Stock management – getting on top of it….

If you’re in retail then you know how important it is to keep on top of your stock management. 

That’s why we’ve put together a thee tips to consider for maintaining stock accuracy and reducing shrinkage. If your in retail, then you need to spend time to understand stock management. So if you’re looking to get into retail or struggling with your stock management system, then consider this today and implement it tomorrow. It will save a lot of heart ache, I promise.


Using product categories is often something that retailers skip due to time constraints, or because they think it’s unnecessary. It’s usually an afterthought that you’ll, “Get around to later”. However, applying the right product categories can drastically improve your entire business as reporting can be more specific thus showing you areas that require attention.

The Key benefit is the ability to generate detailed breakdowns that can be filtered, quickly and easily. Most POS systems, have entire product category attributes allowing you to to quickly see your products. Here is an example below:

My best tip when thinking up your category types, involve the major stakeholders from the onset, shop floor staff, warehouse, managers and even your accountant. In fact, invite anyone who will use your stock reports as it is the user who will want to identify the stock quickly and easily. You’ll get very quickly understand what the problem is that you all want to address, and not fix something for one person that may break something for everyone else.

Consistency is critical when designing categories across entire product ranges. You really have to think about how you will structure these. In most good systems you can have multiple tags per product and SKU for a single type. One product category above is ‘organic’ with the other being ‘white’. But as this is a wine product, you can add ‘year’ along with ‘country’. Hence when linking this to your website, customers can search by all, part or any combination of the categories.

By applying these type of attributes to count specific products in your inventory list, you are benefiting from filtered reporting and the ability to run partial inventory counts. Here’s another example below of how this looks in Vend.


Most modern POS systems allow you to set user permissions to enable or restrict certain tasks from being carried out. This is critical to ensure you have the correct and proper segregations of responsibilities for those responsible for stocks. For example, you don’t want the same person inputting purchased stocks as the person who sells that stock, as they have complete control of the stock cycle. Hence if you haven’t done so yet, check with your POS solution provider and see how you can update user permissions in your store.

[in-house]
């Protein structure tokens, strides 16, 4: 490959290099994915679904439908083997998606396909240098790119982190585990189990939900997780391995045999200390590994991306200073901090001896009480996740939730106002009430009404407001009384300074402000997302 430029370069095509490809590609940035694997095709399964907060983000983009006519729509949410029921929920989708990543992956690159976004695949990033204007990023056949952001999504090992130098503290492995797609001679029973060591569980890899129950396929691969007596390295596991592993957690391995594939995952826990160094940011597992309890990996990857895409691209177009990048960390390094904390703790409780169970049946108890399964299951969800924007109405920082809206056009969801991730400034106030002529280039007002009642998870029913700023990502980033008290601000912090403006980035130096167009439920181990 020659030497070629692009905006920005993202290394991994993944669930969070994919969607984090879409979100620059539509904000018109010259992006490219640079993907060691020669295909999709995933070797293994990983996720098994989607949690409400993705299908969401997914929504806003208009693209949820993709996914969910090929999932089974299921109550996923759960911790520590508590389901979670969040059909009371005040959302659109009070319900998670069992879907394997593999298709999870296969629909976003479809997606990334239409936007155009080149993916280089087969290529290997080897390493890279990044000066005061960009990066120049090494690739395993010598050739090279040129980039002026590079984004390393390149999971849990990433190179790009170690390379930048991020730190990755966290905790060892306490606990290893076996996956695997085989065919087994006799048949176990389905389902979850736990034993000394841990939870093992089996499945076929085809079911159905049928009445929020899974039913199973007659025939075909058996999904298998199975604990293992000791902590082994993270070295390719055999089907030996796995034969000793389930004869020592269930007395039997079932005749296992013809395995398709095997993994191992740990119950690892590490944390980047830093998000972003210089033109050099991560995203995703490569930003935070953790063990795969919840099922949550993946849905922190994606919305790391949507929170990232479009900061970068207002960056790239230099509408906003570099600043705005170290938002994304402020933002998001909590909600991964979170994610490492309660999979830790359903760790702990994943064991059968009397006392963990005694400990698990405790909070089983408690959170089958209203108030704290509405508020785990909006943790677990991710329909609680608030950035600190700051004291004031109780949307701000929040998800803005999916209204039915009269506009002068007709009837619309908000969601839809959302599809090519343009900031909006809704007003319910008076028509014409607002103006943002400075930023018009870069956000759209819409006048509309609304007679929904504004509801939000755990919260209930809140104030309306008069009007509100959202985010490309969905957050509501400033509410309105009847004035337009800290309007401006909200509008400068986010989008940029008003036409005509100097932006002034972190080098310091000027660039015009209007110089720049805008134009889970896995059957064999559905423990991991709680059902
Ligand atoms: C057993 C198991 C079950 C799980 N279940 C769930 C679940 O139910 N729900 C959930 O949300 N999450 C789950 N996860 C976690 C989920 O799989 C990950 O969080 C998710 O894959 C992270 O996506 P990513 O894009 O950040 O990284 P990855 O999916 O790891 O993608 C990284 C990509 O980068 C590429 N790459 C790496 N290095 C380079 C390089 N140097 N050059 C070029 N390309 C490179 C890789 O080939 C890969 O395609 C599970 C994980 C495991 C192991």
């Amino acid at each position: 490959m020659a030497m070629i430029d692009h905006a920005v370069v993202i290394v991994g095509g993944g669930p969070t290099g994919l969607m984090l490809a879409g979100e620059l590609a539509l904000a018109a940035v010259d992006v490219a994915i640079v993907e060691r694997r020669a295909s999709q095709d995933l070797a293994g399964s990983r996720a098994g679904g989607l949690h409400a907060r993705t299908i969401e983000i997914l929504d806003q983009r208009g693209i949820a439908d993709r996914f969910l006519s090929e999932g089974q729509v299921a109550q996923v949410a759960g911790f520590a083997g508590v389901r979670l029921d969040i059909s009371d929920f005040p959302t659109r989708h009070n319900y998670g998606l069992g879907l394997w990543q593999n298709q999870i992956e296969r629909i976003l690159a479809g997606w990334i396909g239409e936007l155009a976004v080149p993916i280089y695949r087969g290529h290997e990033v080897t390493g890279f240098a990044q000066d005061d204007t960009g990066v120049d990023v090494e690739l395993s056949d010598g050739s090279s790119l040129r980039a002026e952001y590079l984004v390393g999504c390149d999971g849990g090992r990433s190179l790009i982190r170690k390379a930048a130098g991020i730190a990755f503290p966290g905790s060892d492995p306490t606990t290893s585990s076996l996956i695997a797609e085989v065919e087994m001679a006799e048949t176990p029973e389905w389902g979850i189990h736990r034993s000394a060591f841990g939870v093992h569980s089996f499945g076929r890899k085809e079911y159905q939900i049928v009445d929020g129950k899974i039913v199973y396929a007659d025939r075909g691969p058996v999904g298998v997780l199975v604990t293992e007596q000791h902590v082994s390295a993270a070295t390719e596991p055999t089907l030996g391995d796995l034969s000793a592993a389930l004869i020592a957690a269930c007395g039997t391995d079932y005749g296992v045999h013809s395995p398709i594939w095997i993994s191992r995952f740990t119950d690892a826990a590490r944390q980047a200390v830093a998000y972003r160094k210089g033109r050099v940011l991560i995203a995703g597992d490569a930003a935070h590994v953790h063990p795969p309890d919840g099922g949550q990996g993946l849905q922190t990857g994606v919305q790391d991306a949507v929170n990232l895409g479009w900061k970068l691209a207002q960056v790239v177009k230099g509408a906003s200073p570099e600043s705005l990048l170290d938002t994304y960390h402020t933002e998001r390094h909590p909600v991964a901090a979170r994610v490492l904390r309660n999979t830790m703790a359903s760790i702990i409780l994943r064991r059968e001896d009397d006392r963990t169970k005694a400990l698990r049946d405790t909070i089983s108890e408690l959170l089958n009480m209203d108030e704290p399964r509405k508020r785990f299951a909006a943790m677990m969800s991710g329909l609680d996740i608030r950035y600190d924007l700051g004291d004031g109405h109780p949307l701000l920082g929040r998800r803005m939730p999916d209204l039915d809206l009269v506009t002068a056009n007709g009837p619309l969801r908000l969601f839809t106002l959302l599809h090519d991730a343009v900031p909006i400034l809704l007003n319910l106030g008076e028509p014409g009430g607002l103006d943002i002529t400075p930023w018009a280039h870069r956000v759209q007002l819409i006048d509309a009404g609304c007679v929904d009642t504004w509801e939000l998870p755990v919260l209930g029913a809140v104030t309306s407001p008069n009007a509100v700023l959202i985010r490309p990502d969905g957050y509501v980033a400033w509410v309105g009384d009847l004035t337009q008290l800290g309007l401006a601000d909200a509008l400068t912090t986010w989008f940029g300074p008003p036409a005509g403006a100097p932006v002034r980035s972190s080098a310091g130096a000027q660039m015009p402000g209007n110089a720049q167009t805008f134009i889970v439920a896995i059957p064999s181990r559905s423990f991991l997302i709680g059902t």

It’s best to allocate user permissions based on the individual instead of the job title. I see a lot of companies applying the same permissions for all managers or for all admins. But what you should do instead is assign permissions based on the tasks you want each employee to perform and restrict them from doing tasks outside their job description.

You should also be vigilant when it comes to who can process voided sales, as this is a very easy way to steal stock.


Radio Frequency Identification (RFID) is a great technology to use for maintaining inventory accuracies, improving customer experiences, and even up-selling to shoppers. Better yet, as the cost of RFID continues to drop it is becoming more accessible for everyone.

RFID allows you to store and track product information using a chip embedded in an item’s tag or packaging. It enables merchants to count, monitor, and search for merchandise using a scanner or chip detector, making it faster and easier for them to track down where each item is.

Brick & mortar retailers are increasingly using RFID technologies to create a better customer experience. Check-out screens outside changing rooms enable customers to request different sizes or colours without having to wait for a shop assistant to attend to their needs. Plus, it can also be used as a up-sell tool when suggesting matching items.

Here’s a great video to check out RFID in action creating a better customer experience.


More often than not non core products such as gifts and freebies are processed as “Misc” sales. But bear in mind that these still have a supply price or cost associated with them, so you should still be recording such sales in your inventory system.There’s always going to be Misc. sales, but implementing a system to correct inventory levels when those sales are made will reduce headaches and inaccuracies. If you don’t do so already, create an end-of-day report for all Misc. sales either for yourself or your store manager to make the adjustments on their end.